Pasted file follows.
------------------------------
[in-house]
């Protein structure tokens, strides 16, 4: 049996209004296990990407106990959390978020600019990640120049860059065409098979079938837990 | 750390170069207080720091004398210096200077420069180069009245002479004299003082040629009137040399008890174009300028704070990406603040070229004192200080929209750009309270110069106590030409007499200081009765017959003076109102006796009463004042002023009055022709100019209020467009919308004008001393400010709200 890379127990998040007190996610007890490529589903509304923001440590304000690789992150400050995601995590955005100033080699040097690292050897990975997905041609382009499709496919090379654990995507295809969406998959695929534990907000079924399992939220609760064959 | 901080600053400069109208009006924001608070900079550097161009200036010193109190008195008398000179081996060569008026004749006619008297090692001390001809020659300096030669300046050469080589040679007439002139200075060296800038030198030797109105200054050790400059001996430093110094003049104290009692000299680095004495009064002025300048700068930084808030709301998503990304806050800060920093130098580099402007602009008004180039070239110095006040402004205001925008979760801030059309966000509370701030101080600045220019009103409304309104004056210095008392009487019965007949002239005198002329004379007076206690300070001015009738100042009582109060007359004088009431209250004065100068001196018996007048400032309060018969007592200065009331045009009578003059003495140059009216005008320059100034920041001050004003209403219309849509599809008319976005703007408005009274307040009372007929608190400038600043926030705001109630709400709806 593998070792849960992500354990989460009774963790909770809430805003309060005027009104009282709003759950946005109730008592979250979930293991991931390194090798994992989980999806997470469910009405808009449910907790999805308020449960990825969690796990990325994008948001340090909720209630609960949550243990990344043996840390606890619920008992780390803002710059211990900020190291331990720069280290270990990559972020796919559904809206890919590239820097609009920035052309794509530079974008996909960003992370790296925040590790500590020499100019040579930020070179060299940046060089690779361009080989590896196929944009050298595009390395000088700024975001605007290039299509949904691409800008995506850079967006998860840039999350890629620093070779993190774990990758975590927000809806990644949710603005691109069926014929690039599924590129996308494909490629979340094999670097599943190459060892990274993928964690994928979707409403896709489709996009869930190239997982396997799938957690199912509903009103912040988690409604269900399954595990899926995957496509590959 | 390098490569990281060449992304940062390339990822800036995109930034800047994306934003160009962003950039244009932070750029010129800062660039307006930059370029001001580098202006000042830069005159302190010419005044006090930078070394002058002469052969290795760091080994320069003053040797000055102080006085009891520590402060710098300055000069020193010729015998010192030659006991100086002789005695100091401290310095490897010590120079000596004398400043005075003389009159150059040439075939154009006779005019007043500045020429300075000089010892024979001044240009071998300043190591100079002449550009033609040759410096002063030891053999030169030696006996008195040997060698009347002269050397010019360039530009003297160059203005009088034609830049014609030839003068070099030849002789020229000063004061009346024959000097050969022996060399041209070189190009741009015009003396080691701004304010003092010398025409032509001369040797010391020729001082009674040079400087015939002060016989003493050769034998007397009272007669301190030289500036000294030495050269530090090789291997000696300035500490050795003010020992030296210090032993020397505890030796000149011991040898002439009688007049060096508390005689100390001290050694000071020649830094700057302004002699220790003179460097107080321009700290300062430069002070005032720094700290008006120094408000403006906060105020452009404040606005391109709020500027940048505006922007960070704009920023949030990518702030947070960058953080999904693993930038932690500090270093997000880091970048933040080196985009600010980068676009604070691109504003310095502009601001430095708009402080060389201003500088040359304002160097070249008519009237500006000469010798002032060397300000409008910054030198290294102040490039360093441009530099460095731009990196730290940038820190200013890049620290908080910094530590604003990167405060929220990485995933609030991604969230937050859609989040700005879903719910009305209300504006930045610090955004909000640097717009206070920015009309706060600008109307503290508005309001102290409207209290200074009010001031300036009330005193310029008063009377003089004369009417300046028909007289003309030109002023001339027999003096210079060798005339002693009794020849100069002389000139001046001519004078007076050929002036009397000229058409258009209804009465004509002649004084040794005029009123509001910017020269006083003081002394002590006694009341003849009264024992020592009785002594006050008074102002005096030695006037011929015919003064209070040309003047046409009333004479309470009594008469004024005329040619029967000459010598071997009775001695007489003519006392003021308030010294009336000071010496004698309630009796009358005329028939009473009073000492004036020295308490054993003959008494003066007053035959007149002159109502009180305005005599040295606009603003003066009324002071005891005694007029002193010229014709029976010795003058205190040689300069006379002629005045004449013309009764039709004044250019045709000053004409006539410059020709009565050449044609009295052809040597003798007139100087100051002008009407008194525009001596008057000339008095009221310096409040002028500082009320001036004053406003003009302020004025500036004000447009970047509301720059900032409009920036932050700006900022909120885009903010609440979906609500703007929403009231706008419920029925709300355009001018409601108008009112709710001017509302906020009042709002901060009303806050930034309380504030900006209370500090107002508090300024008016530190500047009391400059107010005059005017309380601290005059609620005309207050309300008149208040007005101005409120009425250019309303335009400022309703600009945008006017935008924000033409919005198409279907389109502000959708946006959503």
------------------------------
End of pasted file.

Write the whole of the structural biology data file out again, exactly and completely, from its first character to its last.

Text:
[in-house]
């Protein structure tokens, strides 16, 4: 049996209004296990990407106990959390978020600019990640120049860059065409098979079938837990 | 750390170069207080720091004398210096200077420069180069009245002479004299003082040629009137040399008890174009300028704070990406603040070229004192200080929209750009309270110069106590030409007499200081009765017959003076109102006796009463004042002023009055022709100019209020467009919308004008001393400010709200 890379127990998040007190996610007890490529589903509304923001440590304000690789992150400050995601995590955005100033080699040097690292050897990975997905041609382009499709496919090379654990995507295809969406998959695929534990907000079924399992939220609760064959 | 901080600053400069109208009006924001608070900079550097161009200036010193109190008195008398000179081996060569008026004749006619008297090692001390001809020659300096030669300046050469080589040679007439002139200075060296800038030198030797109105200054050790400059001996430093110094003049104290009692000299680095004495009064002025300048700068930084808030709301998503990304806050800060920093130098580099402007602009008004180039070239110095006040402004205001925008979760801030059309966000509370701030101080600045220019009103409304309104004056210095008392009487019965007949002239005198002329004379007076206690300070001015009738100042009582109060007359004088009431209250004065100068001196018996007048400032309060018969007592200065009331045009009578003059003495140059009216005008320059100034920041001050004003209403219309849509599809008319976005703007408005009274307040009372007929608190400038600043926030705001109630709400709806 593998070792849960992500354990989460009774963790909770809430805003309060005027009104009282709003759950946005109730008592979250979930293991991931390194090798994992989980999806997470469910009405808009449910907790999805308020449960990825969690796990990325994008948001340090909720209630609960949550243990990344043996840390606890619920008992780390803002710059211990900020190291331990720069280290270990990559972020796919559904809206890919590239820097609009920035052309794509530079974008996909960003992370790296925040590790500590020499100019040579930020070179060299940046060089690779361009080989590896196929944009050298595009390395000088700024975001605007290039299509949904691409800008995506850079967006998860840039999350890629620093070779993190774990990758975590927000809806990644949710603005691109069926014929690039599924590129996308494909490629979340094999670097599943190459060892990274993928964690994928979707409403896709489709996009869930190239997982396997799938957690199912509903009103912040988690409604269900399954595990899926995957496509590959 | 390098490569990281060449992304940062390339990822800036995109930034800047994306934003160009962003950039244009932070750029010129800062660039307006930059370029001001580098202006000042830069005159302190010419005044006090930078070394002058002469052969290795760091080994320069003053040797000055102080006085009891520590402060710098300055000069020193010729015998010192030659006991100086002789005695100091401290310095490897010590120079000596004398400043005075003389009159150059040439075939154009006779005019007043500045020429300075000089010892024979001044240009071998300043190591100079002449550009033609040759410096002063030891053999030169030696006996008195040997060698009347002269050397010019360039530009003297160059203005009088034609830049014609030839003068070099030849002789020229000063004061009346024959000097050969022996060399041209070189190009741009015009003396080691701004304010003092010398025409032509001369040797010391020729001082009674040079400087015939002060016989003493050769034998007397009272007669301190030289500036000294030495050269530090090789291997000696300035500490050795003010020992030296210090032993020397505890030796000149011991040898002439009688007049060096508390005689100390001290050694000071020649830094700057302004002699220790003179460097107080321009700290300062430069002070005032720094700290008006120094408000403006906060105020452009404040606005391109709020500027940048505006922007960070704009920023949030990518702030947070960058953080999904693993930038932690500090270093997000880091970048933040080196985009600010980068676009604070691109504003310095502009601001430095708009402080060389201003500088040359304002160097070249008519009237500006000469010798002032060397300000409008910054030198290294102040490039360093441009530099460095731009990196730290940038820190200013890049620290908080910094530590604003990167405060929220990485995933609030991604969230937050859609989040700005879903719910009305209300504006930045610090955004909000640097717009206070920015009309706060600008109307503290508005309001102290409207209290200074009010001031300036009330005193310029008063009377003089004369009417300046028909007289003309030109002023001339027999003096210079060798005339002693009794020849100069002389000139001046001519004078007076050929002036009397000229058409258009209804009465004509002649004084040794005029009123509001910017020269006083003081002394002590006694009341003849009264024992020592009785002594006050008074102002005096030695006037011929015919003064209070040309003047046409009333004479309470009594008469004024005329040619029967000459010598071997009775001695007489003519006392003021308030010294009336000071010496004698309630009796009358005329028939009473009073000492004036020295308490054993003959008494003066007053035959007149002159109502009180305005005599040295606009603003003066009324002071005891005694007029002193010229014709029976010795003058205190040689300069006379002629005045004449013309009764039709004044250019045709000053004409006539410059020709009565050449044609009295052809040597003798007139100087100051002008009407008194525009001596008057000339008095009221310096409040002028500082009320001036004053406003003009302020004025500036004000447009970047509301720059900032409009920036932050700006900022909120885009903010609440979906609500703007929403009231706008419920029925709300355009001018409601108008009112709710001017509302906020009042709002901060009303806050930034309380504030900006209370500090107002508090300024008016530190500047009391400059107010005059005017309380601290005059609620005309207050309300008149208040007005101005409120009425250019309303335009400022309703600009945008006017935008924000033409919005198409279907389109502000959708946006959503």